It is the policy of the Sea Girt Police Department to accept and investigate all complaints against employees and sworn personnel alleging misconduct or wrongdoing from any member of the public, department employee, or any other sources, including anonymous sources.
Complaints against Sea Girt Police Department employees will be accepted in person, by telephone, by letter or email at any time. It is preferred that the complaint is made in person, by the person directly involved in the incident so we can be sure to ascertain as much information as possible to investigate the claim, but it is not necessary. Complaints can be made anonymously or by a third party.
All officers and employees are empowered to take an employee complaint. Once the complaint is received, it will be forwarded to the Internal Affairs Supervisor who will assign the case to a specially trained internal affairs investigator who will conduct a thorough and objective investigation.
When a complaint alleges criminal conduct on the part of an employee, the Monmouth County Prosecutor’s Office will be notified. A representative from that office may oversee the investigation, participate in the investigation, or conduct the investigation.
When an internal investigation is concluded, the complainant will be notified of the outcome. The possible outcome may be:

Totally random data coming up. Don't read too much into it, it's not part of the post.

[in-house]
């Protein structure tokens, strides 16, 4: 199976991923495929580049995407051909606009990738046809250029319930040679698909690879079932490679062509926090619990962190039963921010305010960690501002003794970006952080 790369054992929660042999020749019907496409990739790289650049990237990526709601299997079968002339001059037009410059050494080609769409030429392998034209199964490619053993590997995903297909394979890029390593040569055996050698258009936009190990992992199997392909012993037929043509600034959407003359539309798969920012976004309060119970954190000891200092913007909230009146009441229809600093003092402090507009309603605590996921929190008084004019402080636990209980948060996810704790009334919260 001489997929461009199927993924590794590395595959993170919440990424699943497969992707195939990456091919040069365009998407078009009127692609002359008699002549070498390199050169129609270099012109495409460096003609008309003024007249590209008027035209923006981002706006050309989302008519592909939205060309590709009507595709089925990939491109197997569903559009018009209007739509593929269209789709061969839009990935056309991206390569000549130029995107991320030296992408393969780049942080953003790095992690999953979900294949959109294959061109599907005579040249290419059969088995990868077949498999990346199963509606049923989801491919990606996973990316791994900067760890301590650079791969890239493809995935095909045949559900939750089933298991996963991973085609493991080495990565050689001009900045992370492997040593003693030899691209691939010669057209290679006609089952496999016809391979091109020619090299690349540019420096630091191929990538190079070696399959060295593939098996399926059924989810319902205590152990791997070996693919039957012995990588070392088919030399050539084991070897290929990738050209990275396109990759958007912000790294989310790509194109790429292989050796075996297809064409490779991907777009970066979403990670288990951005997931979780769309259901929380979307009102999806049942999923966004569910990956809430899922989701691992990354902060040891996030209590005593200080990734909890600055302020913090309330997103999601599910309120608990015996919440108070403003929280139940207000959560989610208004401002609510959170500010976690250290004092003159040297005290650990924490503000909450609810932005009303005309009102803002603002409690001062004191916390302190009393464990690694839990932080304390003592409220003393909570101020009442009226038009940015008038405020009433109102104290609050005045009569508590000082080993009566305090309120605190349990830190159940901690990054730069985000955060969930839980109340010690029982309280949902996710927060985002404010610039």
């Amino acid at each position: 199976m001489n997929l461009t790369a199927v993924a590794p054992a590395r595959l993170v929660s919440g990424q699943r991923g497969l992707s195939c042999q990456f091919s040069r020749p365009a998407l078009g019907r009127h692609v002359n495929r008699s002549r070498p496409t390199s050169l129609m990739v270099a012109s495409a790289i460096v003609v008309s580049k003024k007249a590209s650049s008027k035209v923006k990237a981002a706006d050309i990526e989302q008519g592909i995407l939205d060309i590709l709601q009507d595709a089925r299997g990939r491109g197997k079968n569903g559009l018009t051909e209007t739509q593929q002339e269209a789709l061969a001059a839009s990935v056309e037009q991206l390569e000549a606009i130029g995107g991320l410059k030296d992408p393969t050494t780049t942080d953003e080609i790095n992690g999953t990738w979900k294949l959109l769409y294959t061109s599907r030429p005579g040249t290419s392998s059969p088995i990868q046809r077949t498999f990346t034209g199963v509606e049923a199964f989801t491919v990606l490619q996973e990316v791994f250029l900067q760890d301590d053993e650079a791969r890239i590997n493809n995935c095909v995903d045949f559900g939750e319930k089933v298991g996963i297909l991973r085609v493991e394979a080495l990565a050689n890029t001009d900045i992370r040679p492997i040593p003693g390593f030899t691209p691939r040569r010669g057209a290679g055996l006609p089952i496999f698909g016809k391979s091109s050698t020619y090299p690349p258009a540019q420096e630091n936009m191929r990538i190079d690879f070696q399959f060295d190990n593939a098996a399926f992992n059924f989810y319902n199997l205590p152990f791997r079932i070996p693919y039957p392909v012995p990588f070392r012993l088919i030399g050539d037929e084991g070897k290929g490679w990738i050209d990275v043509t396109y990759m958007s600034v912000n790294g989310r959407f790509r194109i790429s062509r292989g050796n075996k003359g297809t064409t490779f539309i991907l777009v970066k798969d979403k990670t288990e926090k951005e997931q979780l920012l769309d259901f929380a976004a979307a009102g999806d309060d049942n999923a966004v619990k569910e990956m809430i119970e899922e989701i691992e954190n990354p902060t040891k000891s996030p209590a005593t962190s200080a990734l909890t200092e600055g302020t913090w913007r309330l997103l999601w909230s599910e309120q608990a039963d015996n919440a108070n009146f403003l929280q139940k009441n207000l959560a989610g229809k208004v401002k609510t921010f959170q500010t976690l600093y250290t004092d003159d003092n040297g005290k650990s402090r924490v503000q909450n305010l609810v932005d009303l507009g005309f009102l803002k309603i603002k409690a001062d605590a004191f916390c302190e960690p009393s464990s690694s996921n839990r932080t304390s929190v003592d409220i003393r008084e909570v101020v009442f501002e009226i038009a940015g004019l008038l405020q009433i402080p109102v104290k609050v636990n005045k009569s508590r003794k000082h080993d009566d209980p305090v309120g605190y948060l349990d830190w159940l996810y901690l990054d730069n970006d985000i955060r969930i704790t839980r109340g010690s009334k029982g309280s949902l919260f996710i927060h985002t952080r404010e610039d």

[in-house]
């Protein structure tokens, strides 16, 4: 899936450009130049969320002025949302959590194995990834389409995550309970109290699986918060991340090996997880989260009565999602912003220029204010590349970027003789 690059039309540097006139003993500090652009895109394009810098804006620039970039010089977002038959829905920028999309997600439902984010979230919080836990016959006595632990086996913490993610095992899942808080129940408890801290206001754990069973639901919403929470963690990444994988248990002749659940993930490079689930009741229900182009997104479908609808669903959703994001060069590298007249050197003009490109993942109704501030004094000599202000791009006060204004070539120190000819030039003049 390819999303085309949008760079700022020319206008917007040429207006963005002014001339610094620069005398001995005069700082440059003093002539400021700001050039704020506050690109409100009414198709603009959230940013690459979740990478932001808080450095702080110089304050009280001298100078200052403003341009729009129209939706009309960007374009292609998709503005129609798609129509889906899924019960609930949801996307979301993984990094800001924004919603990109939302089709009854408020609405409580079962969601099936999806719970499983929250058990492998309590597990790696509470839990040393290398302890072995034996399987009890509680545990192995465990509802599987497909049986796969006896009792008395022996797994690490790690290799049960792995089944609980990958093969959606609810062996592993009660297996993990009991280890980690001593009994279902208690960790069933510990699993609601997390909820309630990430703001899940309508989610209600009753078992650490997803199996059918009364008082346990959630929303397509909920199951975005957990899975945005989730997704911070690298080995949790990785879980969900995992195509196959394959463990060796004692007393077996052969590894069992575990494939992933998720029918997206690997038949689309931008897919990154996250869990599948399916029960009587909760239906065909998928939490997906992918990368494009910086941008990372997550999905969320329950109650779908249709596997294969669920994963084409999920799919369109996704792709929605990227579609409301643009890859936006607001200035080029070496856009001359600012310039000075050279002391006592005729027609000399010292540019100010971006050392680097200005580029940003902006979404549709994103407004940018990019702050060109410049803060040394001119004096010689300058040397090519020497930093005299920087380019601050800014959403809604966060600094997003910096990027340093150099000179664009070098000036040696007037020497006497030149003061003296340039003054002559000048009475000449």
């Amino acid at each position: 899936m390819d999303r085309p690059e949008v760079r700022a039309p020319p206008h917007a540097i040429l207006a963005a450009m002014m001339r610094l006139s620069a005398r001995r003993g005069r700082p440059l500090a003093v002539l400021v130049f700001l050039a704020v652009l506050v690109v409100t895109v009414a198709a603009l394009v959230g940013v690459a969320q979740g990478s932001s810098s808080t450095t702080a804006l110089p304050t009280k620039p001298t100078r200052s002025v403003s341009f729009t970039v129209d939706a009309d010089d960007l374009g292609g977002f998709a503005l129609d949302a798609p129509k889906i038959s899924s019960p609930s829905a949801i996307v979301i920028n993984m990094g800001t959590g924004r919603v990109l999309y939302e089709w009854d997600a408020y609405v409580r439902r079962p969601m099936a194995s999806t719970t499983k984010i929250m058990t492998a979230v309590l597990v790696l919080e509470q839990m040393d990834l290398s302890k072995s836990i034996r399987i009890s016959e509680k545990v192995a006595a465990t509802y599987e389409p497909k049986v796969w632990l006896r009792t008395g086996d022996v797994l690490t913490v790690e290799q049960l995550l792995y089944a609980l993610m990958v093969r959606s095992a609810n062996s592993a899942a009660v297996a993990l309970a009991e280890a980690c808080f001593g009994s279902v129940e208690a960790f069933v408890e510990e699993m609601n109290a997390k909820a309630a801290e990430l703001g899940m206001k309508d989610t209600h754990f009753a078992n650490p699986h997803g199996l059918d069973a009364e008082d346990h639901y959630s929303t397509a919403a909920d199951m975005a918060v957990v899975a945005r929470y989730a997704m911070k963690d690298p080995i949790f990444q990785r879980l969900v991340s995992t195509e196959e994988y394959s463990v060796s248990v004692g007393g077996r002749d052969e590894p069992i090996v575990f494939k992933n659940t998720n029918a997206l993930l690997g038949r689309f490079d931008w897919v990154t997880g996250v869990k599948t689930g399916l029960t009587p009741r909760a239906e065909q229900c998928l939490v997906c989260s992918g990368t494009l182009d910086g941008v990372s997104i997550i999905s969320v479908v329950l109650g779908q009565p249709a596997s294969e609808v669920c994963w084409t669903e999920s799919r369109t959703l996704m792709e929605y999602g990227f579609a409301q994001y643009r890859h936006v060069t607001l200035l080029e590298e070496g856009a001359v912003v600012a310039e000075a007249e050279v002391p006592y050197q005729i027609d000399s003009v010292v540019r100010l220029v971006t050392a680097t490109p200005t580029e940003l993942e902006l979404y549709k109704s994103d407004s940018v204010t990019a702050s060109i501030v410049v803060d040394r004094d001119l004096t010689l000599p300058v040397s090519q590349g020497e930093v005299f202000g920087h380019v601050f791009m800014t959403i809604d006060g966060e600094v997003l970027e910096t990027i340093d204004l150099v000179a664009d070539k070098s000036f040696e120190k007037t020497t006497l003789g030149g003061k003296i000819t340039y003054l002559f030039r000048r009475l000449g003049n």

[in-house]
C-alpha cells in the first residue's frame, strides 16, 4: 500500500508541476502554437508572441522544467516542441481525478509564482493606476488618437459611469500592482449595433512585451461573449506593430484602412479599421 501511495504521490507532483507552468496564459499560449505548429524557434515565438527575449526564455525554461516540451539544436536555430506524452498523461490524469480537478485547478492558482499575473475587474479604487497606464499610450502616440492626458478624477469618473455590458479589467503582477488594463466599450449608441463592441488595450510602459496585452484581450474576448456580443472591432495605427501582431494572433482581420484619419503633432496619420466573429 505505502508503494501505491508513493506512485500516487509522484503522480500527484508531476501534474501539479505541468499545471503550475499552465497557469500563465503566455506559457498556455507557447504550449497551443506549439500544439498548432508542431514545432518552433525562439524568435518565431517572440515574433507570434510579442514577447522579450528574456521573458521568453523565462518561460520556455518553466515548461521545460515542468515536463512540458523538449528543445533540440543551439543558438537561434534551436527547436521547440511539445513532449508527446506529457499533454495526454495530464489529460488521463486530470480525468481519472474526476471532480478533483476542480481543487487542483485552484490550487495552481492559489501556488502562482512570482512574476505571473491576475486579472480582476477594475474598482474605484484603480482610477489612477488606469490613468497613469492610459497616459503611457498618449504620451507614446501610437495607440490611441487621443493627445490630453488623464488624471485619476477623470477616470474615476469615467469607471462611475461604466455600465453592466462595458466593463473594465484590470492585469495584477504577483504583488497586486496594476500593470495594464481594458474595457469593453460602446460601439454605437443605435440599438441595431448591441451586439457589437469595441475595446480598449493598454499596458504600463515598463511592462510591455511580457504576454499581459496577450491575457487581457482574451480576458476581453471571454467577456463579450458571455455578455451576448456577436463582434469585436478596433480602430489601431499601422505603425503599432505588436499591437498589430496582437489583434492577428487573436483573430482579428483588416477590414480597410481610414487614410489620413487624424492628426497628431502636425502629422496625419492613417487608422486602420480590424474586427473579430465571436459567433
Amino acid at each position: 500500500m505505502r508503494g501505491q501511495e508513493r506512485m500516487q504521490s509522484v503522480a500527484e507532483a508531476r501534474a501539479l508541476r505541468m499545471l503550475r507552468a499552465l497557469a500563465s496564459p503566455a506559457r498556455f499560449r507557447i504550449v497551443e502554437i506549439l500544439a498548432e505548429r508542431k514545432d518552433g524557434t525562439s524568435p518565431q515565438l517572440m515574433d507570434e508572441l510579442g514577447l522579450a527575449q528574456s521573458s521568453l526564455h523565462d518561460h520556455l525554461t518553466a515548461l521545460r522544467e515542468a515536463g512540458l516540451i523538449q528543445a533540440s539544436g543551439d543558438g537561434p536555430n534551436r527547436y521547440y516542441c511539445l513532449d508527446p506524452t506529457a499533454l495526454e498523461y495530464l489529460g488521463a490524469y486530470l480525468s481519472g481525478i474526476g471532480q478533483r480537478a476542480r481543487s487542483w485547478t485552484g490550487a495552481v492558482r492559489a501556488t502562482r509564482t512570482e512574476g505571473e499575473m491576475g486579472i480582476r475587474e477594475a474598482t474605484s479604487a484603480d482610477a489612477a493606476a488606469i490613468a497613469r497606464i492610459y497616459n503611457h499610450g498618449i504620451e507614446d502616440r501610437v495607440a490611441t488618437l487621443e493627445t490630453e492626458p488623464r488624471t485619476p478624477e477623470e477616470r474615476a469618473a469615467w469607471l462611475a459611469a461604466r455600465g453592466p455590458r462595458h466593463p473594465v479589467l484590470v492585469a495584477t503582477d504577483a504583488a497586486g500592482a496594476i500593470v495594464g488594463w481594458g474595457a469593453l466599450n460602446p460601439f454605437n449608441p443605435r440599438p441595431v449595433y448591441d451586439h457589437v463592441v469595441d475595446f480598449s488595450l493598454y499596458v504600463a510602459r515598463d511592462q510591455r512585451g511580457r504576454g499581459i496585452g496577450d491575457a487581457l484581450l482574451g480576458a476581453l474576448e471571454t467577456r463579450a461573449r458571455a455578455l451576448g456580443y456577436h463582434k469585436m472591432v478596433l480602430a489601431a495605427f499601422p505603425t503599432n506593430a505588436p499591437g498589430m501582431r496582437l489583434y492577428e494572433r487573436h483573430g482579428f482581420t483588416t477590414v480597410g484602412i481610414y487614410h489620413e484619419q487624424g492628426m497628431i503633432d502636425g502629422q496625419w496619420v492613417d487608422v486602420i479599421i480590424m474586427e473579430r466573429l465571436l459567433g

- Sustained – A preponderance of the evidence shows that an employee violated agency rules, regulations, protocols, standard operating procedures, directives, or training.
- Unfounded – A preponderance of the evidence shows that the alleged misconduct did not occur.
- Exonerated – A preponderance of the evidence shows that the alleged conduct did occur, but did not violate rules, regulations, standard operating procedures, directives, or training.
- Not Sustained – Based upon the preponderance of evidence standard, there is insufficient evidence to decide whether the alleged misconduct occurred.
- Administratively Closed – In some cases, the complaint or investigation is closed prior to reaching a disposition.
Many officers on patrol are deployed with body-worn cameras. The footage captured by these cameras will be among the first pieces of evidence reviewed by investigators. The investigation will also rely on witnesses, other officers, telephone/radio recording, physical evidence or any other information provided or discovered to reach an investigative conclusion.
In very rare cases a person deliberately makes a blatantly false complaint against an employee. In those cases, that person may be prosecuted or held civilly liable. In the state of New Jersey, under N.J.S. 2C:28-3 states, “A person commits a crime of the fourth degree if he makes a written false statement which he does not believe to be true, on or pursuant to a form bearing notice, authorized by law, to the effect that false statements made therein are punishable.” Those who provide false information to this agency will be prosecuted to the fullest extent of the law.